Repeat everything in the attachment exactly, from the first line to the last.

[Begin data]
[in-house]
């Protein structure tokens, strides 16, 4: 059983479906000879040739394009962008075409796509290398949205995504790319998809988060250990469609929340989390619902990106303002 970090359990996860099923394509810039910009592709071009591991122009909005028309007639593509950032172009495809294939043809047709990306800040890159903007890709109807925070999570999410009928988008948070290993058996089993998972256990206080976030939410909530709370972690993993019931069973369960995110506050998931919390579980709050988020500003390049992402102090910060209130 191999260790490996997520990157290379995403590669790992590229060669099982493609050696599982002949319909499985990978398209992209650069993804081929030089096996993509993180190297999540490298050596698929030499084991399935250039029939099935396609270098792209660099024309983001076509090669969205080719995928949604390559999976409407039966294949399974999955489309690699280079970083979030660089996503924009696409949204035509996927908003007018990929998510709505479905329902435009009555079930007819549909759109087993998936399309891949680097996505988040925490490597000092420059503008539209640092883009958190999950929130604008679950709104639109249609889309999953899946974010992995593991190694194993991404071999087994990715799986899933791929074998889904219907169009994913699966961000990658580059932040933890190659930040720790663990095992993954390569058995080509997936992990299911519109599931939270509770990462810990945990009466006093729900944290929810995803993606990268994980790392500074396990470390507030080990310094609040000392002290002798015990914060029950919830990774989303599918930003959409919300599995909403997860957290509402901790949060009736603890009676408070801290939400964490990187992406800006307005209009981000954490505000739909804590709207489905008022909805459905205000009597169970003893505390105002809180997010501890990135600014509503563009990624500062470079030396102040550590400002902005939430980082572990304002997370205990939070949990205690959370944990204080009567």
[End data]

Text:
[in-house]
């Protein structure tokens, strides 16, 4: 059983479906000879040739394009962008075409796509290398949205995504790319998809988060250990469609929340989390619902990106303002 970090359990996860099923394509810039910009592709071009591991122009909005028309007639593509950032172009495809294939043809047709990306800040890159903007890709109807925070999570999410009928988008948070290993058996089993998972256990206080976030939410909530709370972690993993019931069973369960995110506050998931919390579980709050988020500003390049992402102090910060209130 191999260790490996997520990157290379995403590669790992590229060669099982493609050696599982002949319909499985990978398209992209650069993804081929030089096996993509993180190297999540490298050596698929030499084991399935250039029939099935396609270098792209660099024309983001076509090669969205080719995928949604390559999976409407039966294949399974999955489309690699280079970083979030660089996503924009696409949204035509996927908003007018990929998510709505479905329902435009009555079930007819549909759109087993998936399309891949680097996505988040925490490597000092420059503008539209640092883009958190999950929130604008679950709104639109249609889309999953899946974010992995593991190694194993991404071999087994990715799986899933791929074998889904219907169009994913699966961000990658580059932040933890190659930040720790663990095992993954390569058995080509997936992990299911519109599931939270509770990462810990945990009466006093729900944290929810995803993606990268994980790392500074396990470390507030080990310094609040000392002290002798015990914060029950919830990774989303599918930003959409919300599995909403997860957290509402901790949060009736603890009676408070801290939400964490990187992406800006307005209009981000954490505000739909804590709207489905008022909805459905205000009597169970003893505390105002809180997010501890990135600014509503563009990624500062470079030396102040550590400002902005939430980082572990304002997370205990939070949990205690959370944990204080009567």